Progress Updates on the GSG Universal Radio Test Instrument (URIT)

In May we posted about how Great Scott Gadgets (GSG), the team behind the HackRF SDR and several other popular products, are in the early stages of developing a new type of SDR product called the "Universal Radio Test Instrument" or URTI for short.

Thank you to a few blog readers for pointing out that earlier this month the URTI GitHub lab-notes were updated with a progress report, and some further information about the architecture. The URTI will be split into a mainboard PCB, and a user interface PCB. The former will contain the USB interface, FPGA computing, and radio, and the latter will run a display and tactile controls. 

For the radio components, the team appear to be using similar components to what is used in the HackRF. They have selected the MAX5865 as their analog to digital converter (ADC) chip which is a faster sampling version of the MAX5864 which is used in the HackRF. They've also chosen either the MAX2831 or MAX2830 as their quadrature transmitter, and the MAX2120 as their quadrature receiver. They are also using the RFFC5072 chip as their mixer. These are again similar or the same as parts used in the HackRF.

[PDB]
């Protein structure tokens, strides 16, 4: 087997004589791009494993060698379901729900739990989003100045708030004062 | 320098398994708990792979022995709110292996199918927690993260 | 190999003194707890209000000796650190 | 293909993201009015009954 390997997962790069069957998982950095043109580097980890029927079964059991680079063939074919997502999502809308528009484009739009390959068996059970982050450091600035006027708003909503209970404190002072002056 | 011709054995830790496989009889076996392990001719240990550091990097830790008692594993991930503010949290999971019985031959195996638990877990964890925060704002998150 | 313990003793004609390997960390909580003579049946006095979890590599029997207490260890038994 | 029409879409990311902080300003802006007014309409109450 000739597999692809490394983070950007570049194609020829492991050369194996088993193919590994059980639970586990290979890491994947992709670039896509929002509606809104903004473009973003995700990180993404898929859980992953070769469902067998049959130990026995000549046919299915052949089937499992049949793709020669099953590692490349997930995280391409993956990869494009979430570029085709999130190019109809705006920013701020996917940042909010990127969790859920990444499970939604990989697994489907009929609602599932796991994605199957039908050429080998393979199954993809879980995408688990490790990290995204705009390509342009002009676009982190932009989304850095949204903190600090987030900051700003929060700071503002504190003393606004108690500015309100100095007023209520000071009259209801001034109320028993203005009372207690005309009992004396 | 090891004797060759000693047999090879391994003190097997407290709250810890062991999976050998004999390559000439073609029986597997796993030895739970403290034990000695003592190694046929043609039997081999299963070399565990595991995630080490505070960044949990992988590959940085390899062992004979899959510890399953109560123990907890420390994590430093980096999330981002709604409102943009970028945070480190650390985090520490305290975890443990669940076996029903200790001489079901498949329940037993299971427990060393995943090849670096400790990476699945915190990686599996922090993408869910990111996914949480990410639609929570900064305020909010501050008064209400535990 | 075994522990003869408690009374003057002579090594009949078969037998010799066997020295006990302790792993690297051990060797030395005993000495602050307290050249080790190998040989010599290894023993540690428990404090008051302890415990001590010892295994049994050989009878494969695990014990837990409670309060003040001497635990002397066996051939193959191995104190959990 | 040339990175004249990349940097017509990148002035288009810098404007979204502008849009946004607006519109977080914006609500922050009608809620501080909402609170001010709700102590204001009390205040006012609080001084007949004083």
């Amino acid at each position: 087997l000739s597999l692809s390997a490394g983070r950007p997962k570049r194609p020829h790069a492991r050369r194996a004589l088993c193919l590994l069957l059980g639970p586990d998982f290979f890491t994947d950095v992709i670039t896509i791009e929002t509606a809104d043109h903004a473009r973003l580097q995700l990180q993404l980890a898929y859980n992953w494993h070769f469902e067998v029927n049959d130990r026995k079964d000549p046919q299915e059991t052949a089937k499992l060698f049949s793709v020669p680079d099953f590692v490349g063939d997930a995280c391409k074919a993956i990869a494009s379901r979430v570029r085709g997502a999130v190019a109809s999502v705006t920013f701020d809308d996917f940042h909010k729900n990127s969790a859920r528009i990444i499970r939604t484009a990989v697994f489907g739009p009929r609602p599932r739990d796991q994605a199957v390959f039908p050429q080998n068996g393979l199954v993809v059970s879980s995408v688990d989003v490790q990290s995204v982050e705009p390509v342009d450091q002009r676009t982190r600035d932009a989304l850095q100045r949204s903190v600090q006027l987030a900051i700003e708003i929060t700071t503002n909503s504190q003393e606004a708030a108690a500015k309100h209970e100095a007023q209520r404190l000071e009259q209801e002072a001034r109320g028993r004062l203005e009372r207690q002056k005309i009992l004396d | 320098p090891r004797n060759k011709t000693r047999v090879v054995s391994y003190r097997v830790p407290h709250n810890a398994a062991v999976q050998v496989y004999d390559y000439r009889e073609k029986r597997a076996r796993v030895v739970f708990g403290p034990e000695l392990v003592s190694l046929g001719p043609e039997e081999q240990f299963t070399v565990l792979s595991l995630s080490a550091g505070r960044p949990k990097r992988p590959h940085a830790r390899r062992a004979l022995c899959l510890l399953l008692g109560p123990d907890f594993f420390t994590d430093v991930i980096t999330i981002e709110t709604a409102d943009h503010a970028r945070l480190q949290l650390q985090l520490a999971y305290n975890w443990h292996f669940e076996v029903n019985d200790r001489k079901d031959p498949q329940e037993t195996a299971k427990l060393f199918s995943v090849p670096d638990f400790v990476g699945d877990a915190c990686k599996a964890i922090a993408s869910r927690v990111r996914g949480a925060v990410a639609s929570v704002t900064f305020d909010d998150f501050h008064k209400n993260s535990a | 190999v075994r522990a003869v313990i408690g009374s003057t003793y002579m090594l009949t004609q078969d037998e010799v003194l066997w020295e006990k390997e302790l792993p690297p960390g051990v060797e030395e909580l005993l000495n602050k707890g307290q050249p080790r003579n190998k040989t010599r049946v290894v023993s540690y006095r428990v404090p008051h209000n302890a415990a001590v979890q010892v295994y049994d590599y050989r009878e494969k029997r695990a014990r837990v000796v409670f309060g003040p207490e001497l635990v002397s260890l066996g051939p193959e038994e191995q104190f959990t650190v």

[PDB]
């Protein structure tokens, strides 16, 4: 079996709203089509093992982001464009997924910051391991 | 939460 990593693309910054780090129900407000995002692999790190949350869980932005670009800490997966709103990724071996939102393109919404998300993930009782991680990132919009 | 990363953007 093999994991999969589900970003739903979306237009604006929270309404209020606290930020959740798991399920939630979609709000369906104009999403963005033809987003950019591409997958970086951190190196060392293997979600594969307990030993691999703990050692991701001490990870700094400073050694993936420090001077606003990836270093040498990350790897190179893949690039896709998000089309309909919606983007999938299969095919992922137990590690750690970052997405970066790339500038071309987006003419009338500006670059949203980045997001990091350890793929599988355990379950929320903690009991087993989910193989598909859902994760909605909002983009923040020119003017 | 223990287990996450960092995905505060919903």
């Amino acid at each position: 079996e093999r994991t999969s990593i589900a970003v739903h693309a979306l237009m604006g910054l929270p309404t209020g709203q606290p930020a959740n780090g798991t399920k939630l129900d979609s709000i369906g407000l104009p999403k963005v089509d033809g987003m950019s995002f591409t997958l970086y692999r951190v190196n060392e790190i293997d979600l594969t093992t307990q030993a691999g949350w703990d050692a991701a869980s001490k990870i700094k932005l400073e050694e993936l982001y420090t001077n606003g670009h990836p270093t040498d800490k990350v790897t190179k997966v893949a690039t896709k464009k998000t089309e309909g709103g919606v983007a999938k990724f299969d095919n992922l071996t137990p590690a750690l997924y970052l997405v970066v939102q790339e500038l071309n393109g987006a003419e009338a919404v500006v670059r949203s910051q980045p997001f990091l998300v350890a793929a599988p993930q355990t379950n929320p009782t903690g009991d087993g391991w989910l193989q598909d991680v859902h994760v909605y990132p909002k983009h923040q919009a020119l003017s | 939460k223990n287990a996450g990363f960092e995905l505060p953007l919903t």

In the update they also make notes on their SMA connector selection, PCB trace width selection, and their selection of Unun, RF switch, clock generator and RF limiter parts. They also note progress on their software which will provide a DSP library for the FPGA, and their tests of a display via a hand held game console.

In the next stage of development the team will be designing and assembling the mainboard to try and quickly make a platform available for software developers to get started on.

Testing the MAX2830 Chips with a GreatFET
URTI Overall Architecture
URTI Mainboard Architecture
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Rusty Cans

They need to come up with a better acronym than Urinary Tract Infection. That’s what I think of every time I see URIT.

On a more serious note I hope they are going to have a better dynamic range than the TinySA.


>I hope they are going to have a better dynamic range than the TinySA.

its only a 8-bit design with MAX5865 ADC. so bad performance and bad dynamic range are expected. same like HackRF…